dc.description.abstractPoster Presentation: Treatment related pain has been reported as a common source of physical and emotional distress in children with cancer. (Hedstrom, Haglund, Skolin, & vonEssen, 2003; Collins et al., 2000; Woodgate, Degner, & Yanofsky, 2003) Nitrous Oxide (N2O) is an anesthetic gas that has been used for many painful medical and dental procedures and is effective in reducing pain and anxiety in pediatric patients. (Kanagasundaram, Lane, Cavalletto, Keneally, Cooper, 2001; Burnweit et al., 2004) At our institution, most pediatric oncology lumbar punctures (LP) are done under deep sedation using Propofol or conscious sedation using combinations of a benzodiazepine and a narcotic. We completed a nurse directed, randomized, crossover, pilot study in our outpatient clinic to compare N2O to Standard Conscious Sedation (SCS) to treat pain during LP. The purpose of this study was to determine if there was a difference in the efficacy of N2O compared to SCS. Subjects were randomized to receive N2O or standard sedation at their first study LP and the other form of sedation at their second study LP. Two nurses evaluated 12 subjects during this study by measuring pain, distress, ease of procedure, patient and parent satisfaction, side effects, and length of procedure at the two study visits. Patient and parent satisfaction were high, with more patients and parents preferring N2O. Using the t-test, the data showed the clinic visit time was significantly shorter using N2O: 34 minutes for N2O and 57 minutes for SCS. The side effects were similar and pain control was equivalent using N2O and SCS. All 12 subjects who received N2O returned to normal activity within an hour of leaving the clinic, whereas 3 subjects who received SCS required longer than one hour. Nitrous oxide is an effective pain management intervention for children undergoing lumbar punctures during cancer treatment. REFERENCES: Burnweit C, Diana-Zerpa JA, Nahmad MH, Lankau CA, Weinberger M, Malvezzi L, Smith L, Shapiro T, Thayer K (2004). Nitrous oxide analgesia for minor pediatric surgical procedures: an effective alternative to conscious sedation? Journal of Pediatric Surgery, 39, 495-499. Collins, J. J., Byrnes, M. E., Dunkel, I. J., Lapin, J., Nadel, T., Thaler, H. T., et al. (2000). The measurement of symptoms in children with cancer. Journal of Pain and Symptom Management, 19, 363-373. Hedstrom, M., Haglund, K., Skolin, I., & Von Essen, L (2003). Distressing events for children and adolescents with cancer: child, parent, and nurse perceptions. Journal of Pediatric Oncology Nursing, 20, 120-132. Kanagasundaram SA, Lane LJ, Cavalletto BP, Keneally JP, Cooper MG (2001). Efficacy and safety of nitrous oxide in alleviating pain and distress during painful procedures. Archives of Disease in Childhood, 84, 492-495. Woodgate, R.L., Degner, L.R., & Yanofsky, R. (2003). A different perspective to approaching cancer symptoms in children. Journal of Pain and Symptom Management, 26, 800-817.en_GB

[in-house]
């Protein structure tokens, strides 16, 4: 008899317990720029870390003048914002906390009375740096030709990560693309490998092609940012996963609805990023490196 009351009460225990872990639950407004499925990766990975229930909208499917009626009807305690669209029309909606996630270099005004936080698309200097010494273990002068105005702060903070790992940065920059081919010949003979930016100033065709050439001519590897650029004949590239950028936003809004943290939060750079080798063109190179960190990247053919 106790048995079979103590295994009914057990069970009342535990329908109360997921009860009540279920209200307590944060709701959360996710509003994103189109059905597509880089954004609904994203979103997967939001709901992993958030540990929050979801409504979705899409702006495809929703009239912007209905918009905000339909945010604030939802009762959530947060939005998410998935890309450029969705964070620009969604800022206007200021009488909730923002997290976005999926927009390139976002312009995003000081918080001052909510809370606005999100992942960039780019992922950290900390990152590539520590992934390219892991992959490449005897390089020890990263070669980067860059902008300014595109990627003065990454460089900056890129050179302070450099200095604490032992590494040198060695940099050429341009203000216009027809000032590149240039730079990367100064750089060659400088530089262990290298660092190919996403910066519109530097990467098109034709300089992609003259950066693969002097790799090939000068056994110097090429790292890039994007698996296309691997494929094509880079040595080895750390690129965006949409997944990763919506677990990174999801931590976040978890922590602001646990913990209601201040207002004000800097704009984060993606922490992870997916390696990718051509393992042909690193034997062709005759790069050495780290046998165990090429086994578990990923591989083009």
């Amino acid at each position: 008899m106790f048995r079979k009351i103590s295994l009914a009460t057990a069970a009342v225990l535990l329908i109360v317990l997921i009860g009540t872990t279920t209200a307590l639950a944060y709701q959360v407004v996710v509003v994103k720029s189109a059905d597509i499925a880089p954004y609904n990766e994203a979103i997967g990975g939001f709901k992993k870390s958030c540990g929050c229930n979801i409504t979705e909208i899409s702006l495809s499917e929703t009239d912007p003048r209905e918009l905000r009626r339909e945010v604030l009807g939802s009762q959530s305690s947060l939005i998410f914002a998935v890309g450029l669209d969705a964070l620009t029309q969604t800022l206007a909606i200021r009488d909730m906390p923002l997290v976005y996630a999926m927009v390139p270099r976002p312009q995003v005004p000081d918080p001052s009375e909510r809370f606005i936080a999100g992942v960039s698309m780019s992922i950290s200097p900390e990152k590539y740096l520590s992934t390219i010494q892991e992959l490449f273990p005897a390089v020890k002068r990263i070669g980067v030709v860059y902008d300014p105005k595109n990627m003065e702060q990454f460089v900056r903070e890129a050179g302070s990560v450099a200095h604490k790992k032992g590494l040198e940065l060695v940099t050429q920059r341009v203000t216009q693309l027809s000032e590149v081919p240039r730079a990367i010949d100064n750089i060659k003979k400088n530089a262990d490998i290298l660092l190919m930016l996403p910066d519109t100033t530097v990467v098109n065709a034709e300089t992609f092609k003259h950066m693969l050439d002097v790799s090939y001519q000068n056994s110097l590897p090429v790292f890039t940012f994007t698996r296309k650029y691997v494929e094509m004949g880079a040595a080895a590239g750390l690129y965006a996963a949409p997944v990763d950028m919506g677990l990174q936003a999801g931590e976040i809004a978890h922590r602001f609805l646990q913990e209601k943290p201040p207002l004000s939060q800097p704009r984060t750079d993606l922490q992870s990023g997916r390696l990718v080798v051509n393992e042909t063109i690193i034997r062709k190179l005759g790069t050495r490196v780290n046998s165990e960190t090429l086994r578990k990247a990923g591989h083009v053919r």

dc.date.available2011-10-28T15:31:15Z-